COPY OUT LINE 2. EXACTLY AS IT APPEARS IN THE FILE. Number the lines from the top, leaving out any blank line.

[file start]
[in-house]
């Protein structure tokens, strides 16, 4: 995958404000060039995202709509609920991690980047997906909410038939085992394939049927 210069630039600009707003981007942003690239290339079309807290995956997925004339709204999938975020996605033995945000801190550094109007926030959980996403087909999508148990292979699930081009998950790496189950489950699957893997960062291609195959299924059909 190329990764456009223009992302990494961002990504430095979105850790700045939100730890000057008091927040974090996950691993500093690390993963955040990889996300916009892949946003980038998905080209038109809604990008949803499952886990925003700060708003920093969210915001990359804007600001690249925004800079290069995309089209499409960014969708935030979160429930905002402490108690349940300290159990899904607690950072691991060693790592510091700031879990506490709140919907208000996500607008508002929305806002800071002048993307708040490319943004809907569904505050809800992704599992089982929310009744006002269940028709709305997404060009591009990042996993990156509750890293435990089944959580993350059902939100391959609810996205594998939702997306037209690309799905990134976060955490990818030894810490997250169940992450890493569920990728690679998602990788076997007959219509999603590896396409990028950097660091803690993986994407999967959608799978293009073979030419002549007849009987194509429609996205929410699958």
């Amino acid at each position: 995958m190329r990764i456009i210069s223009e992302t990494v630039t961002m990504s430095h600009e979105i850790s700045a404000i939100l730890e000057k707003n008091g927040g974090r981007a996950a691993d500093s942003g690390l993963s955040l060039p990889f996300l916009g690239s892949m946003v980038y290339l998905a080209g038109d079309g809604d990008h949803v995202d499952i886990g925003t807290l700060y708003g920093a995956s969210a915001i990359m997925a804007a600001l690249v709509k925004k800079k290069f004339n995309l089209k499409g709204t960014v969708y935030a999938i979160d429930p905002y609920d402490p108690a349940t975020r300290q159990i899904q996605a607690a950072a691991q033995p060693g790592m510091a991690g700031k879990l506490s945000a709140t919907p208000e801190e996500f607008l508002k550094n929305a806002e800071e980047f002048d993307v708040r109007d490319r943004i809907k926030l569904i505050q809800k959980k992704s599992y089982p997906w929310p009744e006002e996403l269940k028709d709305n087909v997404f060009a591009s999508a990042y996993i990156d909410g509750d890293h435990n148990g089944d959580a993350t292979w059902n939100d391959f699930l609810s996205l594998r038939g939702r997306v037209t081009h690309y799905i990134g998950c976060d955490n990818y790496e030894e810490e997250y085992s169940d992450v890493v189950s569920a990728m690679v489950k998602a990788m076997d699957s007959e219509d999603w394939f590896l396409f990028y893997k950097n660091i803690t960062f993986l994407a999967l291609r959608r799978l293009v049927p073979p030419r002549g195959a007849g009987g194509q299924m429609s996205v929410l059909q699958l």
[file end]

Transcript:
């Protein structure tokens, strides 16, 4: 995958404000060039995202709509609920991690980047997906909410038939085992394939049927 210069630039600009707003981007942003690239290339079309807290995956997925004339709204999938975020996605033995945000801190550094109007926030959980996403087909999508148990292979699930081009998950790496189950489950699957893997960062291609195959299924059909 190329990764456009223009992302990494961002990504430095979105850790700045939100730890000057008091927040974090996950691993500093690390993963955040990889996300916009892949946003980038998905080209038109809604990008949803499952886990925003700060708003920093969210915001990359804007600001690249925004800079290069995309089209499409960014969708935030979160429930905002402490108690349940300290159990899904607690950072691991060693790592510091700031879990506490709140919907208000996500607008508002929305806002800071002048993307708040490319943004809907569904505050809800992704599992089982929310009744006002269940028709709305997404060009591009990042996993990156509750890293435990089944959580993350059902939100391959609810996205594998939702997306037209690309799905990134976060955490990818030894810490997250169940992450890493569920990728690679998602990788076997007959219509999603590896396409990028950097660091803690993986994407999967959608799978293009073979030419002549007849009987194509429609996205929410699958």